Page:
Panama Papers: meet the Woodward and Bernstein of our generation
We are here with the two journalists who have been credited with breaking the biggest scoop of the 21st century. Bastian Obermayer and Gerard Riley have been hailed as the Woodward and Bernstein of this generation after they uncovered this biggest data leak in history with the Panama Papers.
The Panama Papers revealed just how extensive tax avoidance and tax evasion have become with world leaders, dignitaries and public officials all across the world implicated. The investigation involved 11 million files and 370 journalists in over 70 countries.
Gerard Ryle is the president of the International Consortium of Investigative Journalists, and Bastian Obermayer is a journalist from German newspaper Suddeutsche Zeitung.
Miriam begins with the beginning: “Where did this story begin? Tell us the narrative.”
“I got a message one night from a person I didn’t know who said ‘I have a bunch of data would you want it?’ I said yes, but everyone was sick in my house at the time so I was delivering tea and cleaning up vomit messes, and trying to by nice to this anonymous source, who has remained anonymous until this day. The person said their life was in danger, and it turned it out that was probably true.”
— David McWilliams (@davidmcw) June 19, 2016
“All of these documents came from Mossack Fonseca, who deal with offshore accounts and facilitating them. They were notorious, we’d looked into them before with the Luxleaks. We were interested in knowing would the media have interest in yet another offshore accounts story? But the data and documents kept coming in and it was clear this was going to be a big big story.”
“I mean 11.5 million documents. We saw really early that there were leads to many countries in Africa, Latin America, and that it was going to be big,” Bastian says.
Gerard explains how Bastian approached him once the volume of the data and documents made it clear it would take a large global team of journalists to get sift through it. Gerard says he then went about getting a team together.
“We’d built trust with various media in the world. It was very important to trust different media organisations. We needed more journalists from more countries to help us with the investigation. We got for instance Iceland on board very early on as there were a lot of Icelandic names, and we ended up getting a journalist we didn’t know, but that our Swedish colleagues said we could trust. He’d actually applied to be an ISIJ member before but I hadn’t got back to him!” Gerard admits.
— June Shannon (@juneshannon) June 19, 2016
“We engineered the documents so that all the journalists could access the data and the documents. The problem was that Bastian kept coming with more and more documents. What was the difference with this? There had been leaks in the past but nothing that tracked everything on this day-to-day scale,” Gerard concludes.
“How did you verify it?” Miriam asks.
We did a lot of cross checks Bastian says.
Miriam wonders how was it possible for the enormous team to not spill the beans on the story.
— Dalkey Book Festival (@dalkeybookfest) June 19, 2016
“We had one rule for the 400 people,” Bastian says.”Shut up and encrypt.”
“I thought that we’d lose some of the big stories, but we didn’t,” Bastian says, admitting it was quite incredible.
Gerard says how working on the Panama Papers coloured the way they viewed current affairs and breaking news stories that they were already somewhat privy to. “There was a lot of things in the Panama Papers that shed light on current affairs issues that were happening that we knew about but that we had to keep quiet about.”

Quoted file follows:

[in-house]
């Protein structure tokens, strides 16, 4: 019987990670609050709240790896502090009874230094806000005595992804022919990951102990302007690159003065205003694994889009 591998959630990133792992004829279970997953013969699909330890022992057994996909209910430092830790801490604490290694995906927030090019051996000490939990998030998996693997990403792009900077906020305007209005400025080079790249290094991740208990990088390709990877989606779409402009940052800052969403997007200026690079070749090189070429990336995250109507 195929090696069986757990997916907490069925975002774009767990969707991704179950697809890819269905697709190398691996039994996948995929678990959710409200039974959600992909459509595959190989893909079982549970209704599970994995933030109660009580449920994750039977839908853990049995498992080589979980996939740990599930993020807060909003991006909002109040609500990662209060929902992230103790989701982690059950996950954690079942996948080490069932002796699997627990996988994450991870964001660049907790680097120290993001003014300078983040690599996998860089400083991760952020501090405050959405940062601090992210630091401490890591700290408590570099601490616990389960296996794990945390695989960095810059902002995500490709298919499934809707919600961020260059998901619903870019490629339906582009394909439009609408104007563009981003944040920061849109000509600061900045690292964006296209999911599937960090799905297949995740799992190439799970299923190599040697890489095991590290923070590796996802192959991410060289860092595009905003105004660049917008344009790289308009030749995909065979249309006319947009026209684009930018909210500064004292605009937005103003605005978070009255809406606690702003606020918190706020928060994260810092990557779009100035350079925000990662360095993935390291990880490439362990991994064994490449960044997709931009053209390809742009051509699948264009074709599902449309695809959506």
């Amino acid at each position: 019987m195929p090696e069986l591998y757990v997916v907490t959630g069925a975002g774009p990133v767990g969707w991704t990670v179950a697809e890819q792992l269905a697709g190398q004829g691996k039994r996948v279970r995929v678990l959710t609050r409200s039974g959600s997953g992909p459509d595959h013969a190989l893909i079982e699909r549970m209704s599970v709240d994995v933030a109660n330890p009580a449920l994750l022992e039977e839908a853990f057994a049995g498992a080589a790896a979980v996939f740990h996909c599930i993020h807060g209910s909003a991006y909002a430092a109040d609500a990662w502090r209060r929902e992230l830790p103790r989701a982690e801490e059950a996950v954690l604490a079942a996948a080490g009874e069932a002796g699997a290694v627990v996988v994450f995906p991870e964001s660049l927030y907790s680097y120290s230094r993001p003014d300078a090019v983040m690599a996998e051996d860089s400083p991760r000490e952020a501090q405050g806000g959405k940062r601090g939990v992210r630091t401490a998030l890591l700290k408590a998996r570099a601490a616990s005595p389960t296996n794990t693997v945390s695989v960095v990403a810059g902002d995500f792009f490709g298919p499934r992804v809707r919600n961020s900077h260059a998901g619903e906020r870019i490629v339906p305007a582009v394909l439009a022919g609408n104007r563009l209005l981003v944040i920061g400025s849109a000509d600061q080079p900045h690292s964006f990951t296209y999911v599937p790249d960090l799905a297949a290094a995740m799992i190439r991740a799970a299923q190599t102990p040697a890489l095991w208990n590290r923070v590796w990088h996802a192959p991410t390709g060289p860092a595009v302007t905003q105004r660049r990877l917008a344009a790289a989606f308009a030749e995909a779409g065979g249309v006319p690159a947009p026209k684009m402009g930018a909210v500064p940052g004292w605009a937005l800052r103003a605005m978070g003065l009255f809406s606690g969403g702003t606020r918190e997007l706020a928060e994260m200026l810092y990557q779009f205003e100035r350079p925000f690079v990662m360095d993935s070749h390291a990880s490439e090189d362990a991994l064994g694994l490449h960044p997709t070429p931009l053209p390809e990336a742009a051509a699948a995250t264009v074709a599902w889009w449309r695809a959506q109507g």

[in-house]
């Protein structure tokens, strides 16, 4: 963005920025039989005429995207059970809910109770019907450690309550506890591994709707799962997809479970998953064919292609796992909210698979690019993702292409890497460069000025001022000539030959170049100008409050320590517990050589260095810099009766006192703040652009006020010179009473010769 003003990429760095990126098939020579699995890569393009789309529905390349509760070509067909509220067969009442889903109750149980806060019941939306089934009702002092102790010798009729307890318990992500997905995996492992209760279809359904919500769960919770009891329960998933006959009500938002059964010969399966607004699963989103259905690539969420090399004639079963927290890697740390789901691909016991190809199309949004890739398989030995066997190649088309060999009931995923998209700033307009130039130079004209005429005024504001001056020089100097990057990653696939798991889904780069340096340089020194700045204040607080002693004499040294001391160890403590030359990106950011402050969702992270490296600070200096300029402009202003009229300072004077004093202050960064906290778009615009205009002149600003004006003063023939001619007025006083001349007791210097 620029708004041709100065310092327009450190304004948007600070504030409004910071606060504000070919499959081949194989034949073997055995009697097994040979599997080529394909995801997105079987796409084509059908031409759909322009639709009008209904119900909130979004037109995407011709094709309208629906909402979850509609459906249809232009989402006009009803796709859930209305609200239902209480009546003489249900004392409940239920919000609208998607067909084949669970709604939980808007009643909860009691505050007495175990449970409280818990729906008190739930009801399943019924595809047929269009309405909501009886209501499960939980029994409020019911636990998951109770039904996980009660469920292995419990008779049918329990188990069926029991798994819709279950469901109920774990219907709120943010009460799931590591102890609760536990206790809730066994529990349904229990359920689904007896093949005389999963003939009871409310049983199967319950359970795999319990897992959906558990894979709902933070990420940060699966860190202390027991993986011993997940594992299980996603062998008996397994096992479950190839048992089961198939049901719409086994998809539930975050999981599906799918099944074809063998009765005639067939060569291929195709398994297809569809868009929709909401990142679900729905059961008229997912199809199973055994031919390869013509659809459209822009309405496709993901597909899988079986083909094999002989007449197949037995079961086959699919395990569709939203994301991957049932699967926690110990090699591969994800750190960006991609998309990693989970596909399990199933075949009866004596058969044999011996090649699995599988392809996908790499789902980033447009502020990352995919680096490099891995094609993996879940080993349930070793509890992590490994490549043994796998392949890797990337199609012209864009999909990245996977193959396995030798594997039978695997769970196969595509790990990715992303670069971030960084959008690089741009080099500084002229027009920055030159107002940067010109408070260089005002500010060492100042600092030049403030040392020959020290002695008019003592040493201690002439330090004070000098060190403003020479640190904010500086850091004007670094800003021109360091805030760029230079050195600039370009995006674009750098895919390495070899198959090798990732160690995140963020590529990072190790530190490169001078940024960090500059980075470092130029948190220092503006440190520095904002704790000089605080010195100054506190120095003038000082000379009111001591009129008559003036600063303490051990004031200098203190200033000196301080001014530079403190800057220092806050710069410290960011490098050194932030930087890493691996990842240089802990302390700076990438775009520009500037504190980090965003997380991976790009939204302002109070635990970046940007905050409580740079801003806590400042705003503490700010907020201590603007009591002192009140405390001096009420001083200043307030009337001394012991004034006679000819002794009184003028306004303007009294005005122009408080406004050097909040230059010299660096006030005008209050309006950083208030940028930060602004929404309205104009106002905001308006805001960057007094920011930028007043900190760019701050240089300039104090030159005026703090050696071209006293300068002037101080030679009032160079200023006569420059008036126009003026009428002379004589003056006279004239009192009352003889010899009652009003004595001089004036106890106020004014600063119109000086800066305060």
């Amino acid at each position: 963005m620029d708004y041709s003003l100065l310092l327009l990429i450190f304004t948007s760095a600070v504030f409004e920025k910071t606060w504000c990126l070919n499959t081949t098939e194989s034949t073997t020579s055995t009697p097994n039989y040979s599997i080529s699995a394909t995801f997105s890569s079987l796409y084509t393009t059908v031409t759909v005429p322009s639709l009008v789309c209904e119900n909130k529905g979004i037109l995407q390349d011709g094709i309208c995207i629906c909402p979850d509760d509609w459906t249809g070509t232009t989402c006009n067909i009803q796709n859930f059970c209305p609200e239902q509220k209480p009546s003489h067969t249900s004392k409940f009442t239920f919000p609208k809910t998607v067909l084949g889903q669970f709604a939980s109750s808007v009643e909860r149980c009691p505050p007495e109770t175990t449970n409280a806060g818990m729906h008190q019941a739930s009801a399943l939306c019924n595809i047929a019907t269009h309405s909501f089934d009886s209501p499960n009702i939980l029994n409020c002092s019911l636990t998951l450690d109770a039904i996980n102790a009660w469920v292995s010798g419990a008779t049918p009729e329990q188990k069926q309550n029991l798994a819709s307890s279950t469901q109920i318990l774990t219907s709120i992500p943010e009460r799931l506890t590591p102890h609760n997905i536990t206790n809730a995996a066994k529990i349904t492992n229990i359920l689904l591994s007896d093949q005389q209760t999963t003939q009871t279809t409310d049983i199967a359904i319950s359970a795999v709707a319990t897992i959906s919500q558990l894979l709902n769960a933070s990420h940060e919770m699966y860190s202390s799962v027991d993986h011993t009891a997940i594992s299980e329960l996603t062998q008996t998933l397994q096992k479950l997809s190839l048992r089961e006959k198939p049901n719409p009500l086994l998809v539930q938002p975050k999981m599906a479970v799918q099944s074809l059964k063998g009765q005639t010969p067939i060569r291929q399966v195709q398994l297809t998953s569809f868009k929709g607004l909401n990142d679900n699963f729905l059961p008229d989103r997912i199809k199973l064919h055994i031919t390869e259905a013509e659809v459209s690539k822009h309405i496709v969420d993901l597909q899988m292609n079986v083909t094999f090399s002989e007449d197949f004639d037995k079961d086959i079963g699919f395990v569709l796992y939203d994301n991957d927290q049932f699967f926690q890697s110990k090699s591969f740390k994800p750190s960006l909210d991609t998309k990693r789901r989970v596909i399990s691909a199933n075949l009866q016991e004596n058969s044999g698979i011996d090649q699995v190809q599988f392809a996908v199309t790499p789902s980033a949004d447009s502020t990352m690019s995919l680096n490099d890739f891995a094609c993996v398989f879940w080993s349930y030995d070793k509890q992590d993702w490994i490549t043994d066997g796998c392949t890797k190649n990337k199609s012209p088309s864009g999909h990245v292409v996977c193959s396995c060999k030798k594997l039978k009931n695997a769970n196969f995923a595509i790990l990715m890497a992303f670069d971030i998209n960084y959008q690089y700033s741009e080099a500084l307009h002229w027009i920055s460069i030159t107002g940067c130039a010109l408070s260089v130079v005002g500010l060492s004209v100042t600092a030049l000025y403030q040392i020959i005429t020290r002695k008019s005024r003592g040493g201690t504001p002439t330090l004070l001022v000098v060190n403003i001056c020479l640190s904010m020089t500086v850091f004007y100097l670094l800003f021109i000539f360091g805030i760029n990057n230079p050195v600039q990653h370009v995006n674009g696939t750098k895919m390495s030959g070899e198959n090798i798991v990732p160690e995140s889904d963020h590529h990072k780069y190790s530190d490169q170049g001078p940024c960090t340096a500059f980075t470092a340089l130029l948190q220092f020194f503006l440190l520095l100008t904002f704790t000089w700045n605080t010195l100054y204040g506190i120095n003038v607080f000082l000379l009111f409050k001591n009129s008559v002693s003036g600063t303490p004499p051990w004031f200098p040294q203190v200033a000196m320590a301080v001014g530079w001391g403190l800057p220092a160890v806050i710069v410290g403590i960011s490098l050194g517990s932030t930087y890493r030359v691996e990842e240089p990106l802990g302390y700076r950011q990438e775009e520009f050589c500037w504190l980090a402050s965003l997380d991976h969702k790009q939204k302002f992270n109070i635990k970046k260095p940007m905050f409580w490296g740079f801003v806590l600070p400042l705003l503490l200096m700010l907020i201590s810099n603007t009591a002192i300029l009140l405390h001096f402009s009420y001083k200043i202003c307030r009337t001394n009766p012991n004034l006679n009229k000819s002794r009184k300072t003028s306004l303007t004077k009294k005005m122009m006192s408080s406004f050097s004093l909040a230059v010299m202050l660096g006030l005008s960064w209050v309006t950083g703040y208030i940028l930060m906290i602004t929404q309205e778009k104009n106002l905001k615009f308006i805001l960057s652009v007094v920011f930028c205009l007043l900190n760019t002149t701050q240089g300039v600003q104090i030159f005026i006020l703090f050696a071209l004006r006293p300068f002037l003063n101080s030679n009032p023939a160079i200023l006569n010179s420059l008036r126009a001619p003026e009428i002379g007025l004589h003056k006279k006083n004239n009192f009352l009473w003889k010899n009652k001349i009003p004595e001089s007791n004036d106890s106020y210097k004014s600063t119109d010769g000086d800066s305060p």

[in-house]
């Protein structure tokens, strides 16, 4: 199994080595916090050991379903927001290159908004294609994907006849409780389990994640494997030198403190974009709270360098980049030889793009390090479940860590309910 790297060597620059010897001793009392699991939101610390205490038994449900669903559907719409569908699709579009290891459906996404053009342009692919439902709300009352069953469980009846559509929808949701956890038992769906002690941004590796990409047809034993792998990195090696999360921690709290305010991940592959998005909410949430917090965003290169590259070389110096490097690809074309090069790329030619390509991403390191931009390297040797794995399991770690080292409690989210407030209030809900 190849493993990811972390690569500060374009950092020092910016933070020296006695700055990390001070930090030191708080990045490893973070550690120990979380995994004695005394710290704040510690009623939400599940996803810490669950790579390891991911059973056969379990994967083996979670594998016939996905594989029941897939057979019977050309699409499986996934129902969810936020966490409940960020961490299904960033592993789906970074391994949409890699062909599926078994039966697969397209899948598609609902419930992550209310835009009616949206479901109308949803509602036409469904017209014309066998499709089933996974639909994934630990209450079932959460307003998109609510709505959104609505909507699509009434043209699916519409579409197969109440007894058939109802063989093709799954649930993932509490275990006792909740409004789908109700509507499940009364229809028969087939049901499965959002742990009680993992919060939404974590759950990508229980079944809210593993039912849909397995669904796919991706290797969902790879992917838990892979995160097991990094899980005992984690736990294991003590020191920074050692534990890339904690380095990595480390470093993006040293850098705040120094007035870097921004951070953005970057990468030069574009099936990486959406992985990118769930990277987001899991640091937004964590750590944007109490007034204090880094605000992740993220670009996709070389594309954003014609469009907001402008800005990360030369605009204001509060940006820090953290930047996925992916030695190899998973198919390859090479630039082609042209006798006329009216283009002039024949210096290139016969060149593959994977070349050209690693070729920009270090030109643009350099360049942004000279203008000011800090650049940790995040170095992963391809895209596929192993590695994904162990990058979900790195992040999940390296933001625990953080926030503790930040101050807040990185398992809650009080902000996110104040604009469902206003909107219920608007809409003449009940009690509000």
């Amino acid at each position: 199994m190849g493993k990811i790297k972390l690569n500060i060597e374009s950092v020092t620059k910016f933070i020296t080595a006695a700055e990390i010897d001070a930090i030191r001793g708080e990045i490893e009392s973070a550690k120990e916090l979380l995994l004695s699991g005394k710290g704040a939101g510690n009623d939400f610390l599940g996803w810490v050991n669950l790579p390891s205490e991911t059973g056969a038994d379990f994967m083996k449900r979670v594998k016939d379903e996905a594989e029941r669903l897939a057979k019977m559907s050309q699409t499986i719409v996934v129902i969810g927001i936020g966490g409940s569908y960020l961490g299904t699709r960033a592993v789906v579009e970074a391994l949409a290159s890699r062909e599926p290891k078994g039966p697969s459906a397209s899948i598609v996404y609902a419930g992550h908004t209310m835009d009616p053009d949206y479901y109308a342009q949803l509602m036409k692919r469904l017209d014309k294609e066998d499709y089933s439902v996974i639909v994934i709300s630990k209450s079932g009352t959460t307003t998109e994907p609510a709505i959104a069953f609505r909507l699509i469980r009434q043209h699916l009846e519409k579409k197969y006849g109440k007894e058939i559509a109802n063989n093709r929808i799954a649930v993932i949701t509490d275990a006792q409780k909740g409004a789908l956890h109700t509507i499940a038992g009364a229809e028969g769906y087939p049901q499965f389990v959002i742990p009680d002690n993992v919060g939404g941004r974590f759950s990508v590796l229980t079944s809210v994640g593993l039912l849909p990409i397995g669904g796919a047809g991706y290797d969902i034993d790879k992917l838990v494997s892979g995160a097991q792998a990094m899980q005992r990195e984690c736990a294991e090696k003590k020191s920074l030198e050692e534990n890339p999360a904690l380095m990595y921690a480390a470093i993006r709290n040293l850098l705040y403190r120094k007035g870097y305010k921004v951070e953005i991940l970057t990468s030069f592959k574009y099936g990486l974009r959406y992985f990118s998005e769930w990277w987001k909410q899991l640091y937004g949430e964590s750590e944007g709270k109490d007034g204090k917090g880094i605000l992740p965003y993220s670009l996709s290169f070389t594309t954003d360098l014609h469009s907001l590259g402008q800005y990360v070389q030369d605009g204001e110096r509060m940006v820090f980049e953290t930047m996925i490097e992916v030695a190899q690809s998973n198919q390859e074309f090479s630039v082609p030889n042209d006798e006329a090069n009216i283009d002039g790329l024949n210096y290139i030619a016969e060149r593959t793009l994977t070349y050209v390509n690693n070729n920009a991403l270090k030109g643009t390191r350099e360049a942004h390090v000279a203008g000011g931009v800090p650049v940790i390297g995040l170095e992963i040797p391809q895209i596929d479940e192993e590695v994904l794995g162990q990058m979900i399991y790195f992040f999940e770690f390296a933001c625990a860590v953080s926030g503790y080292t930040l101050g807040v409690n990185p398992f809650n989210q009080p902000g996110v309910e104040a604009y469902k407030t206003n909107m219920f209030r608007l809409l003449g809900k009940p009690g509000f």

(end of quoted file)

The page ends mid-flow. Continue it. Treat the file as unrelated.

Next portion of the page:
— Edward Snowden (@Snowden) April 3, 2016
“How nervous were you the night before it was published?” Miriam asks.
“I was very nervous,” Bastian admits. “I had this secret with me for a year, I was also publishing my book, but then it happened and Edward Snowden retweeted us. Someone was screaming that Edward Snowden had seen it. But we hadn’t published yet! Apparently the online team had published it for 30 minutes online in order to fix a bug in the online version of the story and in that time Snowden had seen it!”
“I was in a BBC studio to be on air for the time when it would be published,” Gerard says.
“There was a weird atmosphere and later I found out that some of the lawyers wanted to pull the story. So I was very very nervous.”
Miriam asks them if the revelations in the Panama Papers depressed them?
Bastian: “No it didn’t depress me. I knew about offshore accounts, there are some really bad people in the world, dictators and their children etc. You get a natural high from revealing these stories, finding all these people, I was very happy actually!”
— June Shannon (@juneshannon) June 19, 2016
“There were so many Icelandic people in those papers, we were wondering who are these poor Icelandic people who aren’t in the Panama Papers! Our Icelandic colleague was particularly nervous, and he ended up being the journalist to force the prime minister to resign,” Bastian says.
Gerard reflects on what the impact of the Panama Papers is going to be and the importance of an institution like the ISIJ. “I think a lot of what we’re doing is a sea change for journalism and I think we’re going to do the type of journalism we did for the Panama Papers more and more. There is a move towards not letting stories out. In Ireland particularly.”
“I never thought we could change people’s behaviour, I don’t think that is possible. We limit the opportunities for those who don’t want to behave themselves. You can limit the opportunities for rich people to hide money,” Bastian concludes.